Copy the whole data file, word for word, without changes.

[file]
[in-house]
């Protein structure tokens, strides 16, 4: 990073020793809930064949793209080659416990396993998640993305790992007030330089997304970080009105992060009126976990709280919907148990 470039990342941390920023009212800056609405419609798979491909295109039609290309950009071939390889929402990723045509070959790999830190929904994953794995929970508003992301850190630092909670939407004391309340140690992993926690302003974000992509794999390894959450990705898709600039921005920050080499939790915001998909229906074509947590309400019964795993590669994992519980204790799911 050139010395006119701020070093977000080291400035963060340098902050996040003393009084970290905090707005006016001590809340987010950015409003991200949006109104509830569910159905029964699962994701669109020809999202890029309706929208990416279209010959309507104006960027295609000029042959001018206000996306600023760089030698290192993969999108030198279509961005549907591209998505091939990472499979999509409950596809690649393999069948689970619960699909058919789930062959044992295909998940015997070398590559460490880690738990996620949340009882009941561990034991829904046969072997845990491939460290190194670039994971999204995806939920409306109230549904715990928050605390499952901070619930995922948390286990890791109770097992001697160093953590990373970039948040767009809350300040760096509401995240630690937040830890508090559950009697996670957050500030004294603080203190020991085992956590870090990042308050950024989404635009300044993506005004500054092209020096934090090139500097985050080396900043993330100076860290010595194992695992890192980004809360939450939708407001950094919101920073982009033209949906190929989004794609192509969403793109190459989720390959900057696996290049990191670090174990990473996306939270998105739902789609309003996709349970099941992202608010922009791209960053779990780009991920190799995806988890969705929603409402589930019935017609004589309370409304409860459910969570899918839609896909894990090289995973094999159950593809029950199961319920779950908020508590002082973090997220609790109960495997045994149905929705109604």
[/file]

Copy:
[in-house]
């Protein structure tokens, strides 16, 4: 990073020793809930064949793209080659416990396993998640993305790992007030330089997304970080009105992060009126976990709280919907148990 470039990342941390920023009212800056609405419609798979491909295109039609290309950009071939390889929402990723045509070959790999830190929904994953794995929970508003992301850190630092909670939407004391309340140690992993926690302003974000992509794999390894959450990705898709600039921005920050080499939790915001998909229906074509947590309400019964795993590669994992519980204790799911 050139010395006119701020070093977000080291400035963060340098902050996040003393009084970290905090707005006016001590809340987010950015409003991200949006109104509830569910159905029964699962994701669109020809999202890029309706929208990416279209010959309507104006960027295609000029042959001018206000996306600023760089030698290192993969999108030198279509961005549907591209998505091939990472499979999509409950596809690649393999069948689970619960699909058919789930062959044992295909998940015997070398590559460490880690738990996620949340009882009941561990034991829904046969072997845990491939460290190194670039994971999204995806939920409306109230549904715990928050605390499952901070619930995922948390286990890791109770097992001697160093953590990373970039948040767009809350300040760096509401995240630690937040830890508090559950009697996670957050500030004294603080203190020991085992956590870090990042308050950024989404635009300044993506005004500054092209020096934090090139500097985050080396900043993330100076860290010595194992695992890192980004809360939450939708407001950094919101920073982009033209949906190929989004794609192509969403793109190459989720390959900057696996290049990191670090174990990473996306939270998105739902789609309003996709349970099941992202608010922009791209960053779990780009991920190799995806988890969705929603409402589930019935017609004589309370409304409860459910969570899918839609896909894990090289995973094999159950593809029950199961319920779950908020508590002082973090997220609790109960495997045994149905929705109604």